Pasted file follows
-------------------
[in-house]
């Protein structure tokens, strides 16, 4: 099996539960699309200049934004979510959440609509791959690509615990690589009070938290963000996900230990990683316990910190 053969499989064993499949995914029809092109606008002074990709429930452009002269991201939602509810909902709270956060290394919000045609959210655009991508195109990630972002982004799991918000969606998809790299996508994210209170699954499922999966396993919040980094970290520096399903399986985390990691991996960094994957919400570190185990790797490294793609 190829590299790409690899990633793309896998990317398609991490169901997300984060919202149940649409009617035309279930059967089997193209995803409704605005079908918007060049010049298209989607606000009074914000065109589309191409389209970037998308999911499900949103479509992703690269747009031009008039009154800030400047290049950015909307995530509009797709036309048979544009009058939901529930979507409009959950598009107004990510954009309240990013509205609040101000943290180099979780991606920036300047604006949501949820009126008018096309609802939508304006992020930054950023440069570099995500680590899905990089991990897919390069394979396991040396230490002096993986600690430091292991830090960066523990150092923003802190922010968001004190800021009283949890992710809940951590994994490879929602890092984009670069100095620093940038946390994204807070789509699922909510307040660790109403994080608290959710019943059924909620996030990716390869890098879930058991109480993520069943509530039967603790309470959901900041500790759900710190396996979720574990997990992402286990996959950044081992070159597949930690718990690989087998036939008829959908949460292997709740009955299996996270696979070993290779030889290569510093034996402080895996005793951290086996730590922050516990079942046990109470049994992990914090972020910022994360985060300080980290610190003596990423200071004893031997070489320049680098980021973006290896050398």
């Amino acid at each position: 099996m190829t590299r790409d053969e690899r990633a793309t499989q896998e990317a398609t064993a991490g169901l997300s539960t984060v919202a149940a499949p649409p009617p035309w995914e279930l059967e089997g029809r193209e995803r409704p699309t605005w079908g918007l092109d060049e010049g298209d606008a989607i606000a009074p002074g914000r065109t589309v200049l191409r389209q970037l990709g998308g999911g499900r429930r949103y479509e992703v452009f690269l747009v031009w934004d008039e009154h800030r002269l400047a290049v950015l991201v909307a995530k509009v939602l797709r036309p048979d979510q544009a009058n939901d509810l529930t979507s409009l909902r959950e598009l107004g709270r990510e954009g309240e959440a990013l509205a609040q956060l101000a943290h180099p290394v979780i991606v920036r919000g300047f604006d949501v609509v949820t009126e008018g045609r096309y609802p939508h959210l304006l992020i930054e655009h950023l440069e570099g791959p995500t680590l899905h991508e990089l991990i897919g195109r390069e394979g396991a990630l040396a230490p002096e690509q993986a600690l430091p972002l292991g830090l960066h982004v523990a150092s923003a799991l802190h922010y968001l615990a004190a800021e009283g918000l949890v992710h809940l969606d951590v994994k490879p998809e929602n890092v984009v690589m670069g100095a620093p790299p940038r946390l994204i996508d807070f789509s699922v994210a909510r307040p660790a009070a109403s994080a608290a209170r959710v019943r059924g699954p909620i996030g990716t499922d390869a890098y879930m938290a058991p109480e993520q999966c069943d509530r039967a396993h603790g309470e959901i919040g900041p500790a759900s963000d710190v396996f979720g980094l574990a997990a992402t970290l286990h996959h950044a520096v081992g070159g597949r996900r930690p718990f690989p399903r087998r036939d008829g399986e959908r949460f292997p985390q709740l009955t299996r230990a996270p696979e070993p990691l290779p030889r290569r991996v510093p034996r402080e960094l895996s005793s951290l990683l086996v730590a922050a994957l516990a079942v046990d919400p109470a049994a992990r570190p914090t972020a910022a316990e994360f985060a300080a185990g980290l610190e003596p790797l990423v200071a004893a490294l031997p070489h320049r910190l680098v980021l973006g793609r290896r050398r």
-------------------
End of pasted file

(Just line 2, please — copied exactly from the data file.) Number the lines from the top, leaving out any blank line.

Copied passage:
């Protein structure tokens, strides 16, 4: 099996539960699309200049934004979510959440609509791959690509615990690589009070938290963000996900230990990683316990910190 053969499989064993499949995914029809092109606008002074990709429930452009002269991201939602509810909902709270956060290394919000045609959210655009991508195109990630972002982004799991918000969606998809790299996508994210209170699954499922999966396993919040980094970290520096399903399986985390990691991996960094994957919400570190185990790797490294793609 190829590299790409690899990633793309896998990317398609991490169901997300984060919202149940649409009617035309279930059967089997193209995803409704605005079908918007060049010049298209989607606000009074914000065109589309191409389209970037998308999911499900949103479509992703690269747009031009008039009154800030400047290049950015909307995530509009797709036309048979544009009058939901529930979507409009959950598009107004990510954009309240990013509205609040101000943290180099979780991606920036300047604006949501949820009126008018096309609802939508304006992020930054950023440069570099995500680590899905990089991990897919390069394979396991040396230490002096993986600690430091292991830090960066523990150092923003802190922010968001004190800021009283949890992710809940951590994994490879929602890092984009670069100095620093940038946390994204807070789509699922909510307040660790109403994080608290959710019943059924909620996030990716390869890098879930058991109480993520069943509530039967603790309470959901900041500790759900710190396996979720574990997990992402286990996959950044081992070159597949930690718990690989087998036939008829959908949460292997709740009955299996996270696979070993290779030889290569510093034996402080895996005793951290086996730590922050516990079942046990109470049994992990914090972020910022994360985060300080980290610190003596990423200071004893031997070489320049680098980021973006290896050398």